In the Walnut Growers case, the court concluded that the plaintiffs were not without alternatives; they could have refused the contact at issue (an agreement to sell their crop to a given purchaser) and, instead, sold their crops elsewhere.  Moreover, they could not show that the class action waiver was a “surprise.” 

On the question of substantive unconscionability, the court noted that:  “No precise definition of substantive unconscionability can be proffered.  Cases have talked in terms of ‘overly harsh’ or ‘one-sided’ results. . . . One commentator has pointed out, however, that unconscionability turns not only on a one-sided result, but also on an absence of justification for it . . . which is only to say that substantive unconscionability must be evaluated as of the time the contract was made. . . . The most detailed and specific commentaries observe that a contract is largely an allocation of risks between the parties, and therefore that a contractual term is substantively suspect if it reallocates the risks of the bargain in an objectively unreasonable or unexpected manner.”

Only when terms truly “shock the conscience” will they be declared unconscionable.  “‘With a concept as nebulous as ‘unconscionability’ it is important that courts not be thrust in the paternalistic role of intervening to change contractual terms that the parties have agreed to merely because the court believes the terms are unreasonable.  The terms must shock the conscience.”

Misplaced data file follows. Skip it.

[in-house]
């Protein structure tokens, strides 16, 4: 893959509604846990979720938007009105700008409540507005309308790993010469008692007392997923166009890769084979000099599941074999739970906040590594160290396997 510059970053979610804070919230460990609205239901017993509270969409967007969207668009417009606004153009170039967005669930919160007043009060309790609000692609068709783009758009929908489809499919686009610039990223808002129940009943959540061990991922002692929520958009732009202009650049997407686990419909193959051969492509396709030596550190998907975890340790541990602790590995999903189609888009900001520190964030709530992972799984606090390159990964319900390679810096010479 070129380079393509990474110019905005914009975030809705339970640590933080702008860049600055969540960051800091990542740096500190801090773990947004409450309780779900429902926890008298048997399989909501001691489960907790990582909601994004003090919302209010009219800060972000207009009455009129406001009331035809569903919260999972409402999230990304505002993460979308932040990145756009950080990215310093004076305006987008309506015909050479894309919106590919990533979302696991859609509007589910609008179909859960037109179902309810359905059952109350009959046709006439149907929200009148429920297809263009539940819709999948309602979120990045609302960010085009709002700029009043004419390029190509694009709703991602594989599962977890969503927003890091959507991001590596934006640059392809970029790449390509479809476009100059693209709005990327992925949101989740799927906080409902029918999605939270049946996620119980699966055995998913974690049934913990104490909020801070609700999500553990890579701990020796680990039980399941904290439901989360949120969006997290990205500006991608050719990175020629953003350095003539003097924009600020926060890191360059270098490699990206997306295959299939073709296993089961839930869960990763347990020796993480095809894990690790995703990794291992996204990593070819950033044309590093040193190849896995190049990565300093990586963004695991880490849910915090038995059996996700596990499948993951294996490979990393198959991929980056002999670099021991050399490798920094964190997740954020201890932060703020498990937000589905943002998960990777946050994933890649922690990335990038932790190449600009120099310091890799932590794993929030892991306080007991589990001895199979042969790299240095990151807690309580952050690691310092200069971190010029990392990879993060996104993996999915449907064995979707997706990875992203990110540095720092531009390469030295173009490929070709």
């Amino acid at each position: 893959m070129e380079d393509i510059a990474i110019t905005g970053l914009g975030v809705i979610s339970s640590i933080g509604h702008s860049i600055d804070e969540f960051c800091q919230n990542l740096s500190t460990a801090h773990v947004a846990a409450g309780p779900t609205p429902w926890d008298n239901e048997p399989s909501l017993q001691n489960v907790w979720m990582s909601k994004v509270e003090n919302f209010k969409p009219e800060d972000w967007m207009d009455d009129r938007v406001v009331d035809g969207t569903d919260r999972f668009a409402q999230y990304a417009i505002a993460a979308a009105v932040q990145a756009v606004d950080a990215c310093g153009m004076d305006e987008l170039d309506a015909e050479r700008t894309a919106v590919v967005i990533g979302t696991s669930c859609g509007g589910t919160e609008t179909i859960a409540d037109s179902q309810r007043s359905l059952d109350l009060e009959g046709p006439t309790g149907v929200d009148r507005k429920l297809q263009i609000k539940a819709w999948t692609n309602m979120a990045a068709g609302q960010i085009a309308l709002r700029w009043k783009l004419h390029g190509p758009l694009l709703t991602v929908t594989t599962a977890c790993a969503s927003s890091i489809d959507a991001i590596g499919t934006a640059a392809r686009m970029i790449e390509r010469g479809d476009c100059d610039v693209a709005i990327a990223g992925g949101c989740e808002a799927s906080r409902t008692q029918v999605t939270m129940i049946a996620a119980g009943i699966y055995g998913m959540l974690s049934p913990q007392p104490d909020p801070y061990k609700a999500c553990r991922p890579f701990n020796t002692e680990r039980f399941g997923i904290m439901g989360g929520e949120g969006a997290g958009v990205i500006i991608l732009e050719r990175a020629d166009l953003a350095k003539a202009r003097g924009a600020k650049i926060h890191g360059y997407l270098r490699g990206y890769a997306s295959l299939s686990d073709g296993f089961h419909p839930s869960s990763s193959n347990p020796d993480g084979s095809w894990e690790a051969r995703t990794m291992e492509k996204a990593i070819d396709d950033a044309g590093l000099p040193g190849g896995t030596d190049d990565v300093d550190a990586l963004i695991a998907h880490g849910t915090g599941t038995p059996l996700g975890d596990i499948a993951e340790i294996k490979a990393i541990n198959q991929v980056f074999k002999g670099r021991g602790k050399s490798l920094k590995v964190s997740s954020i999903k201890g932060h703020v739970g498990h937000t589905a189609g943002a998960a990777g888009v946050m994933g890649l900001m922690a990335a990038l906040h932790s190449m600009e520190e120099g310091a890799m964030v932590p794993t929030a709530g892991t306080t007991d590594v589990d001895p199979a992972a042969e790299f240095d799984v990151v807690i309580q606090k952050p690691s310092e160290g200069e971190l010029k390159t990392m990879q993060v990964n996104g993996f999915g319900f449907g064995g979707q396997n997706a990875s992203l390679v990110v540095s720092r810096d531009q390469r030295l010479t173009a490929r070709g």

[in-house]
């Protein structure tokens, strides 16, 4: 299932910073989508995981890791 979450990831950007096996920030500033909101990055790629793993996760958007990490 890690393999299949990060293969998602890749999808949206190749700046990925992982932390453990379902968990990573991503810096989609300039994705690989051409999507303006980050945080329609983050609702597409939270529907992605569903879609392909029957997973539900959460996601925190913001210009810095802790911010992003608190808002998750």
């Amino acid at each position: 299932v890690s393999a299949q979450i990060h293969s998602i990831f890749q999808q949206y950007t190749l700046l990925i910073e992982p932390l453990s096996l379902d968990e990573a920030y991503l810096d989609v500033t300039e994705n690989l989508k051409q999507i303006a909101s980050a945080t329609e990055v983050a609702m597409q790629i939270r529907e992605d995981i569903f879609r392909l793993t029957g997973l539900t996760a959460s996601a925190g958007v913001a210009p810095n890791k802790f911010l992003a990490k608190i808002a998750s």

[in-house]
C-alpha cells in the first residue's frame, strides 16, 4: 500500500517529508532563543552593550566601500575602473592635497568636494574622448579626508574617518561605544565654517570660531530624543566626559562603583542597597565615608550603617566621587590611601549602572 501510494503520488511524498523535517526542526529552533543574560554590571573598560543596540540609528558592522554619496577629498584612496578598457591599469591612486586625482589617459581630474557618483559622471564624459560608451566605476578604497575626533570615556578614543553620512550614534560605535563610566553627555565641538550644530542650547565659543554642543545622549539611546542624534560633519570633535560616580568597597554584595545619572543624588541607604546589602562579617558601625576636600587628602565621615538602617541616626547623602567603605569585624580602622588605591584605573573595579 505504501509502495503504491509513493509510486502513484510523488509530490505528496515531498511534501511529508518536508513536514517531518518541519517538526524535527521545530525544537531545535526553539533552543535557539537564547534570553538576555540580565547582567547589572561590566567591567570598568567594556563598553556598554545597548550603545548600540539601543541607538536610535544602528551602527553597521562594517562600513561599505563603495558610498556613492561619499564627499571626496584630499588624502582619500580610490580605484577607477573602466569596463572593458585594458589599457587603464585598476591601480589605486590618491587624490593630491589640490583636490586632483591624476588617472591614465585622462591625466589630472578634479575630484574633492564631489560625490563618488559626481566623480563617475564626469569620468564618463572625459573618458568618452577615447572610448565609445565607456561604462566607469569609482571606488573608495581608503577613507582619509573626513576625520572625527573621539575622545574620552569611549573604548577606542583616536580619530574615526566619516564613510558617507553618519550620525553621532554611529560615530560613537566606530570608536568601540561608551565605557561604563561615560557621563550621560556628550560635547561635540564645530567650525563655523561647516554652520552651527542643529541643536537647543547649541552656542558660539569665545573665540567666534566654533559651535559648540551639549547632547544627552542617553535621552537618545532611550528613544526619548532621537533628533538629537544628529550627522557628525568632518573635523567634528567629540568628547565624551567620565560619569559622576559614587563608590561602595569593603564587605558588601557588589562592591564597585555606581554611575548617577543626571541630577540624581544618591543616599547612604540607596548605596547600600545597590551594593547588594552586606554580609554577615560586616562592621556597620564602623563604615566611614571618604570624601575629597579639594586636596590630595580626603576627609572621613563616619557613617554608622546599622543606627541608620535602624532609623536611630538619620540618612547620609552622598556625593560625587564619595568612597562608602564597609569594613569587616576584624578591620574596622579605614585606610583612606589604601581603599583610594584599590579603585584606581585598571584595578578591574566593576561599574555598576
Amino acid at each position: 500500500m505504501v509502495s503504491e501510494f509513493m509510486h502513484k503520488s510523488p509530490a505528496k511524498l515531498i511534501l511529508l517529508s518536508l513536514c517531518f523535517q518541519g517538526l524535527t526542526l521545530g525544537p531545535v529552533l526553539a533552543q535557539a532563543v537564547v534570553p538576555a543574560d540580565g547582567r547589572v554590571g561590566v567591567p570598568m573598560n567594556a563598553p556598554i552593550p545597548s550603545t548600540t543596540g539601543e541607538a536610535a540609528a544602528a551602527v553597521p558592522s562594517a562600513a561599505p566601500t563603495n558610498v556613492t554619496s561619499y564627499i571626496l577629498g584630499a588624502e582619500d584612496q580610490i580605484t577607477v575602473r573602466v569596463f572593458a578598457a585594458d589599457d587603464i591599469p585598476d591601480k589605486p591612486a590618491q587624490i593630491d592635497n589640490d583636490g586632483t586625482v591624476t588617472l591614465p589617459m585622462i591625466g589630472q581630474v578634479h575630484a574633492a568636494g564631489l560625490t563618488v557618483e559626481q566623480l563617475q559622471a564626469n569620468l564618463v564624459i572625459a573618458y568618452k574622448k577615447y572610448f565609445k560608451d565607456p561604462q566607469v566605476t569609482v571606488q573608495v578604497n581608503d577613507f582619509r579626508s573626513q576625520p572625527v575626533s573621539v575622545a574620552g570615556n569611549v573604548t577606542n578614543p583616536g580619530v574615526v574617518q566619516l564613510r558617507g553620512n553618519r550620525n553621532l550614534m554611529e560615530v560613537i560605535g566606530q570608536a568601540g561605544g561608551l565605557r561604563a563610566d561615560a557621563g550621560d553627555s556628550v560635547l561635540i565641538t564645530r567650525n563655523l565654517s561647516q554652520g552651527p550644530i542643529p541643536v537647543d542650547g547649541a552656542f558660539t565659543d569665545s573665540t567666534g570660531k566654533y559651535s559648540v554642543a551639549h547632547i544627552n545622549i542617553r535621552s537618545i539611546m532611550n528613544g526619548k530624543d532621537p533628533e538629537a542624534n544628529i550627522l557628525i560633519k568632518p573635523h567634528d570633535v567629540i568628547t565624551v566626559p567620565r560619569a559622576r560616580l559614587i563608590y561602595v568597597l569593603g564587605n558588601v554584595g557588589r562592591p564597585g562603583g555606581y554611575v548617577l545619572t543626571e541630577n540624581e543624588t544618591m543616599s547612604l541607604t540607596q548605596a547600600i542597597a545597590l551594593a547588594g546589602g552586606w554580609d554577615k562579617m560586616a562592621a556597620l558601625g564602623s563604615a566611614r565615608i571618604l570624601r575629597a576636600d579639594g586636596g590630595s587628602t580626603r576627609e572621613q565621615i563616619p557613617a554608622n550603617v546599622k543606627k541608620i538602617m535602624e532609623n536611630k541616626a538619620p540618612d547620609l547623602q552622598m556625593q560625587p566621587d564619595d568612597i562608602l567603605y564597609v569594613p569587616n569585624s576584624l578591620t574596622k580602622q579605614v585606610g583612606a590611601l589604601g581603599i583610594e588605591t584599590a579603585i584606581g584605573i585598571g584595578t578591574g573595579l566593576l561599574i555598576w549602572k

The court refused to find substantive unconscionability because the individual claims were substantial, and waiving a class action procedure did not shock the conscience.  The court relied on California Supreme Court precedent when it said that all class action waivers are not necessarily unconscionable.  “But when the waiver is found in a consumer contract of adhesion in a setting in which disputes between the contracting parties predictably involve small amounts of damages, and when it is alleged that the party with the superior bargaining power has carried out a scheme to deliberately cheat large numbers of consumers out of individually small sums of money, then, at least to the extent the obligation at issue is governed by California law, the waiver becomes in practice the exemption of the party ‘from responsibility for [its] own fraud, or willful injury to the person or property of another.’ . . . . Under these circumstances, such waivers are unconscionable under California law and should not be enforced.” (Relying on Discover Bank v. Superior Court, 36 Cal.4th 148 (2005).)

It should be noted that the Walnut Growers case involved sophisticated plaintiffs who had the wherewithal to press their individual claims.  In cases involving employees and consumers, the result might well be different, although each case must be determined on its own particular circumstances.

For your convenience, a complete copy of the court’s opinion in the Walnut Growers case is attached.

At Slote & Links, we often advise clients on legal issues such as the unconscionability questions presented in the Walnut Growers case.  If you have questions in this area, please feel free to give us a call.